With respect to the present undertaking, it is not the author’s intention to compose a regular treatise upon each of the fine arts; but only, in general, to exhibit their fundamental principles, drawn from human nature, the true source of criticism. The fine arts are intended to entertain us, by making pleasant impressions; and, by that circumstance, are distinguished from the useful arts: but in order to make pleasant impressions, we ought, as above hinted, to know what objects are naturally agreeable, and what naturally disagreeable. That subject is here attempted, as far as necessary for unfolding the genuine principles of the fine arts; and the author assumes no merit from his performance, but that of evincing, perhaps more distinctly than hitherto has been done, that these principles, as well as every just rule of criticism, are founded upon the sensitive part of our nature. What the author hath discovered or collected upon that subject, he chuses to impart in the gay and agreeable form of criticism; imagining that this form will be more relished, and perhaps be no less instructive, than a regular and laboured disquisition. His plan is, to ascend gradually to principles, from facts and experiments; instead of beginning with the former, handled abstractedly, and descending to the latter. But<14> though criticism is thus his only declared aim, he will not disown, that all along it has been his view, to explain the nature of man, considered as a sensitive being capable of pleasure and pain: and though he flatters himself with having made some progress in that important science, he is however too sensible of its extent and difficulty, to undertake it professedly, or to avow it as the chief purpose of the present work.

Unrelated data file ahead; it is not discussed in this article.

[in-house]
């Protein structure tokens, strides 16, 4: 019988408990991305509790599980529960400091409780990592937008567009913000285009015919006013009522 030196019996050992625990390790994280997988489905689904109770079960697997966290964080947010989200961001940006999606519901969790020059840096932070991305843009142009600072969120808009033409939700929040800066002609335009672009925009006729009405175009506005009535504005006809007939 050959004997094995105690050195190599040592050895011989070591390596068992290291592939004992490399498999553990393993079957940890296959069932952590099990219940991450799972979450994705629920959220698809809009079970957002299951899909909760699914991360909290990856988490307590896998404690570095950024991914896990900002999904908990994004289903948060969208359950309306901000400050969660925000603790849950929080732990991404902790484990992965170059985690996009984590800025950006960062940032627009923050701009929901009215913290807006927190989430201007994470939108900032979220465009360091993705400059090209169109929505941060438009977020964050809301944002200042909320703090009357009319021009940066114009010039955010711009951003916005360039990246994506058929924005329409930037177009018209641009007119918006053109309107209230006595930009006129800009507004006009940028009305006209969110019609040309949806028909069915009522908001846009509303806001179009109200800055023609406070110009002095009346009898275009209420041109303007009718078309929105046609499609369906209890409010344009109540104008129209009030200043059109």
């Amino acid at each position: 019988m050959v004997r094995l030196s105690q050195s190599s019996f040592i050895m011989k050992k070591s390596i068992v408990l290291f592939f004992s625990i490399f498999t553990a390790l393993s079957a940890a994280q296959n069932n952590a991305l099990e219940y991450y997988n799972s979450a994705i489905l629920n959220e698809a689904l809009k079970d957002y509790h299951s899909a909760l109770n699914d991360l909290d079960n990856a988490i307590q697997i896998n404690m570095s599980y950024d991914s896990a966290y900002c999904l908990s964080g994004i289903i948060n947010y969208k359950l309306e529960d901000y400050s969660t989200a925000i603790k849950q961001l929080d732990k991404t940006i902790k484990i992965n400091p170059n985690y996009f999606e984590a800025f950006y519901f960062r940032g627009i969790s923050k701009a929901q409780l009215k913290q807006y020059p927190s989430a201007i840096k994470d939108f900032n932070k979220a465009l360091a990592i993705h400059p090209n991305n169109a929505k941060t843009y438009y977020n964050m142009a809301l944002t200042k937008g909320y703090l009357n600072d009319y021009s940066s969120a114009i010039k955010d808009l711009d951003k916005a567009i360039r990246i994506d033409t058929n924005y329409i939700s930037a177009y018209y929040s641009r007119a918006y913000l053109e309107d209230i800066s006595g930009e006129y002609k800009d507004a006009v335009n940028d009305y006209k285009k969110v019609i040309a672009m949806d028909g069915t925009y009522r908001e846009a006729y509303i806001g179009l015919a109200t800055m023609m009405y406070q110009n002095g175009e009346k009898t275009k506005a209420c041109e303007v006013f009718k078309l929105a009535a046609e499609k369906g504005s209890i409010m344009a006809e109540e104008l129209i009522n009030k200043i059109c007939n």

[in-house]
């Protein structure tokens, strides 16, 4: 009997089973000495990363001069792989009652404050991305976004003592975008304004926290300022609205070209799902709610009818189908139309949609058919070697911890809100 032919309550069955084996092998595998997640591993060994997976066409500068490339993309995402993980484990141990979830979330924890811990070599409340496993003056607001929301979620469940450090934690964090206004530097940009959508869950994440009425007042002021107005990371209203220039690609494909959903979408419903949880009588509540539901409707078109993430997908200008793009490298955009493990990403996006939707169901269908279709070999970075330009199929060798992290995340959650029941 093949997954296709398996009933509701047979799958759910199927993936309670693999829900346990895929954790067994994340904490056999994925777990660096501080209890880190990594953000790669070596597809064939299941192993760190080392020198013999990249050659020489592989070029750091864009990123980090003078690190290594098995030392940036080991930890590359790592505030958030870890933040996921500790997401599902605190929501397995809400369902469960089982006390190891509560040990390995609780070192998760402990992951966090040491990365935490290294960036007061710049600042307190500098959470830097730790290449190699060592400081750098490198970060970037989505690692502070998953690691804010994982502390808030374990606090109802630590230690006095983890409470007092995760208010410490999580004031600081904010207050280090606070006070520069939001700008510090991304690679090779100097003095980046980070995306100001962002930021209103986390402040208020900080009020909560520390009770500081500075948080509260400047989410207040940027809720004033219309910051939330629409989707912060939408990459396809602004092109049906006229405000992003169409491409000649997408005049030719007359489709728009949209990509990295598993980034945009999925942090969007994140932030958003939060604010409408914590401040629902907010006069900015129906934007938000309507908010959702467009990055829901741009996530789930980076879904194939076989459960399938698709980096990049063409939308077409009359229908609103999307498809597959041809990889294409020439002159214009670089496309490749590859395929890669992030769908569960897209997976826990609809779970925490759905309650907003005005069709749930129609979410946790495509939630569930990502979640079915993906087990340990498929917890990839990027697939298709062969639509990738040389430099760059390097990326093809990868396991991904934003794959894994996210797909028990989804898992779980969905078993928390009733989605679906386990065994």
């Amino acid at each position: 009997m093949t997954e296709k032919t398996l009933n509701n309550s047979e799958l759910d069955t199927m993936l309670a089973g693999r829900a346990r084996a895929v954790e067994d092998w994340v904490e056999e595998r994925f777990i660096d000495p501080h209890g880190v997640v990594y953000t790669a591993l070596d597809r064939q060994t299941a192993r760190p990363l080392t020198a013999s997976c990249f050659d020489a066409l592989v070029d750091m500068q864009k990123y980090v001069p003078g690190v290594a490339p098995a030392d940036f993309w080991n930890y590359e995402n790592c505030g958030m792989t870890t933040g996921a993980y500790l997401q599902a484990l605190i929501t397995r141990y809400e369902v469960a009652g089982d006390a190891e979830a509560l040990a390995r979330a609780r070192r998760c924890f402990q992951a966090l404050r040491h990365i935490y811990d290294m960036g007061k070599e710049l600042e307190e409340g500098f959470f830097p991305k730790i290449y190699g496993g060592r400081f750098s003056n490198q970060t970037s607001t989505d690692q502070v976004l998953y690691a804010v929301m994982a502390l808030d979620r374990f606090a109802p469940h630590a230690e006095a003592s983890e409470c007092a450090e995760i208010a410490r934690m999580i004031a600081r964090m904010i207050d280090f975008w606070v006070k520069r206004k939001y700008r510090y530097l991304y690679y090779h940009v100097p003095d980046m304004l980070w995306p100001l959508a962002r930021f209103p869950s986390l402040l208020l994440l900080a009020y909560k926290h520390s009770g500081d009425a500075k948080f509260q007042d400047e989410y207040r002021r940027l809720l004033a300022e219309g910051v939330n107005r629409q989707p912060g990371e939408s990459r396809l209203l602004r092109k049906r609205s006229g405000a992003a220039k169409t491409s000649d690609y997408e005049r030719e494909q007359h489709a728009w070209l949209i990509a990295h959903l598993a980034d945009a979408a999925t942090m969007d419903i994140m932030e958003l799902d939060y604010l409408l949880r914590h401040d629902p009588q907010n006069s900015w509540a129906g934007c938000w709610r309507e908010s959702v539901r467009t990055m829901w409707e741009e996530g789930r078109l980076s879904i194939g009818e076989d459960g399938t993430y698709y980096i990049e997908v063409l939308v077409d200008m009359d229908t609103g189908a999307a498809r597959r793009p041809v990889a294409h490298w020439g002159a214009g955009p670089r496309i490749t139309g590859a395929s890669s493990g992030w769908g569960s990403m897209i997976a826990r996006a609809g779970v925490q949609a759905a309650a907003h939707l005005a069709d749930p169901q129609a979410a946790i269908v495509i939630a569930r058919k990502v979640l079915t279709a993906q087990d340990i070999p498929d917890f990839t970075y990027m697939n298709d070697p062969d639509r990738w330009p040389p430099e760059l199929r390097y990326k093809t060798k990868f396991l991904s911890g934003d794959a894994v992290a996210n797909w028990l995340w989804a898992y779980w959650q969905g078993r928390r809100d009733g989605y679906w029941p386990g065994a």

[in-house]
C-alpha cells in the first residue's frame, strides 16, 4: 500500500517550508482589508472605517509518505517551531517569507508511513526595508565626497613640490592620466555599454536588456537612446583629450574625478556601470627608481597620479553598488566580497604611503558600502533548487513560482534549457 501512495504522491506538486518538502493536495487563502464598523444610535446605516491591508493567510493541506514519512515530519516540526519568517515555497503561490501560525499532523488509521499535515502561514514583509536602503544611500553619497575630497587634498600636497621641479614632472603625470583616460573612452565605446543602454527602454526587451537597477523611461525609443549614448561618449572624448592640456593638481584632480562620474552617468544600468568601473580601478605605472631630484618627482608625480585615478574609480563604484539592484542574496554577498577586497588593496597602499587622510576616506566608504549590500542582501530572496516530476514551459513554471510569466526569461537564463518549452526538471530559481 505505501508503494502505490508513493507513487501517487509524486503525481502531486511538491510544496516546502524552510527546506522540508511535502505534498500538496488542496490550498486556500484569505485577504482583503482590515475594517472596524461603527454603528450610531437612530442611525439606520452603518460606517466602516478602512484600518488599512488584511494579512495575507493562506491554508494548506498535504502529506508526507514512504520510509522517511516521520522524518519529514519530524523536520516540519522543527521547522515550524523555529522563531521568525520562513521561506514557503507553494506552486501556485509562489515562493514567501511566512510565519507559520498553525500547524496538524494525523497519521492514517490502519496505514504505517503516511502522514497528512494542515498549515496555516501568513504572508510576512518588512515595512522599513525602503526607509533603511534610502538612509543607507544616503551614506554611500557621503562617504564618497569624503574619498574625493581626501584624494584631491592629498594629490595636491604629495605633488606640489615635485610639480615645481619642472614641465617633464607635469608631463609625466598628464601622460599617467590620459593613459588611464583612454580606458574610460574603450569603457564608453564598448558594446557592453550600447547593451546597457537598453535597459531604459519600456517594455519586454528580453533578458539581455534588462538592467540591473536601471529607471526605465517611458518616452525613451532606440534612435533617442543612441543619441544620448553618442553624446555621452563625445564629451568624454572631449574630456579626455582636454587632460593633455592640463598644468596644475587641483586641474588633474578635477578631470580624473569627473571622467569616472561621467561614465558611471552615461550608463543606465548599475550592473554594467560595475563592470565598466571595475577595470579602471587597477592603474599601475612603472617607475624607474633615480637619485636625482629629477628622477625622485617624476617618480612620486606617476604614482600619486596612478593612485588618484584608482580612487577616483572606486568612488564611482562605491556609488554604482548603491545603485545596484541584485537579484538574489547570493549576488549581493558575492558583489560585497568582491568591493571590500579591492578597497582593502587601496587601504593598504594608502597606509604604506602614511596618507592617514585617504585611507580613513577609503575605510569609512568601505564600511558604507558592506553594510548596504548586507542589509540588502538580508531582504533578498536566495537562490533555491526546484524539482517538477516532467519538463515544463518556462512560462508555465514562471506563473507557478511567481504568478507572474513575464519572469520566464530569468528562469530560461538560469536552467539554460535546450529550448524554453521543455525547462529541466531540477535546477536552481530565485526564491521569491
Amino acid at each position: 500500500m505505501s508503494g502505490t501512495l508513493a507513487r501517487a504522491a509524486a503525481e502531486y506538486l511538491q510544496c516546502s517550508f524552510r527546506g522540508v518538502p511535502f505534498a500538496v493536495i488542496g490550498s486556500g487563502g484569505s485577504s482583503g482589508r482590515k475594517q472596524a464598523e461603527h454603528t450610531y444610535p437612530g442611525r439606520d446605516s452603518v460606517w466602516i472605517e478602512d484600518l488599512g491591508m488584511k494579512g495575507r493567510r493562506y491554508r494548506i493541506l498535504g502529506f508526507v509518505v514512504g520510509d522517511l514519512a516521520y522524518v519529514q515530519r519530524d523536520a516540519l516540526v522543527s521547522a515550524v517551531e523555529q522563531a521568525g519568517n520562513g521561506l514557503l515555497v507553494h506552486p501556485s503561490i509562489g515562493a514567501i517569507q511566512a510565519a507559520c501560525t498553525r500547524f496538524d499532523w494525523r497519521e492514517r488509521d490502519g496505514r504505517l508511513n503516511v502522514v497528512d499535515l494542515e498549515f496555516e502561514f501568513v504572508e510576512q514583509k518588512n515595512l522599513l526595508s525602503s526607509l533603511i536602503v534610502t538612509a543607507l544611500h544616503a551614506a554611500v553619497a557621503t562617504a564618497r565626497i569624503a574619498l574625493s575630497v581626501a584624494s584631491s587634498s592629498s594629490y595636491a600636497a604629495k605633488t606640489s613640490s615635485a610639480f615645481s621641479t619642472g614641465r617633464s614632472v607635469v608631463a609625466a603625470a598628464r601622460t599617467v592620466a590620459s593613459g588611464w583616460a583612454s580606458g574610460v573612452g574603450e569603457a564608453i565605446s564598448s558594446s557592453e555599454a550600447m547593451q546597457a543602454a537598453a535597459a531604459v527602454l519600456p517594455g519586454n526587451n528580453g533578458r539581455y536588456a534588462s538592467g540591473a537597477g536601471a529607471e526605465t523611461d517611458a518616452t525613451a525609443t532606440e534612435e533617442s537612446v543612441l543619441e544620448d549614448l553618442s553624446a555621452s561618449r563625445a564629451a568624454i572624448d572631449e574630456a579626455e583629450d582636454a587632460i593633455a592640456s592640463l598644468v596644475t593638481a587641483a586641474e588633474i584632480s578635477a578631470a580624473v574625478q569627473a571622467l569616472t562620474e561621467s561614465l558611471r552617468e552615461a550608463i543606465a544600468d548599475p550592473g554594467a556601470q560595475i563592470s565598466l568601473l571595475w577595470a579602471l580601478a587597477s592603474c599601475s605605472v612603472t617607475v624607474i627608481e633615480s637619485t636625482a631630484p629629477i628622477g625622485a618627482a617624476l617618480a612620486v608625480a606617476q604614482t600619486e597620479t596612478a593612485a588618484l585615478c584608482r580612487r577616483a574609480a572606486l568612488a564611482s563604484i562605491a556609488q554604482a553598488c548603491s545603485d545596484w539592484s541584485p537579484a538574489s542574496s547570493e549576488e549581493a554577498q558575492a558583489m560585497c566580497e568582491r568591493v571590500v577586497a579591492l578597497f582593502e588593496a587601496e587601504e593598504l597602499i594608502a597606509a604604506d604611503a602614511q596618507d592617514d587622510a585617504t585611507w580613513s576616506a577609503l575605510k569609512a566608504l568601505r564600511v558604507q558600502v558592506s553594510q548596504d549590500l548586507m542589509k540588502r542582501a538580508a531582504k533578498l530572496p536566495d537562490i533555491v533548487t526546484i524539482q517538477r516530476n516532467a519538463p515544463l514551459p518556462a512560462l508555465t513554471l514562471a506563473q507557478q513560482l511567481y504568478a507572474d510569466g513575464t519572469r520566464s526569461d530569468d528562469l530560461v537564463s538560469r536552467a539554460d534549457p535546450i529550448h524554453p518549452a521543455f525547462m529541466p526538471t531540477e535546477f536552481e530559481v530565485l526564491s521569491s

To censure works, not men, is the just prerogative of criticism; and accordingly all personal censure is here avoided, unless where necessary to illustrate some general proposition. No praise is claimed on that account; because censuring with a view merely to find fault, cannot be entertaining to any person of humanity. Writers, one should imagine, ought, above all others, to be reserved on that article, when they lie so open to retaliation. The author of this treatise, far from being confident of meriting no censure, entertains not even the slightest hope of such perfection. Amusement was at first the sole aim of his inquiries: proceeding from one particular to another, the subject grew under his hand; and he was far advanced before the thought struck him, that his private meditations might be publicly useful. In public, however, he would not appear in a slovenly dress; and therefore he pretends not otherwise to apologise for his errors, than by observing, that in a new subject, no less nice than extensive, errors<15> are in some measure unavoidable. Neither pretends he to justify his taste in every particular: that point must be extremely clear, which admits not variety of opinion; and in some matters susceptible of great refinement, time is perhaps the only infallible touchstone of taste: to that he appeals, and to that he chearfully submits.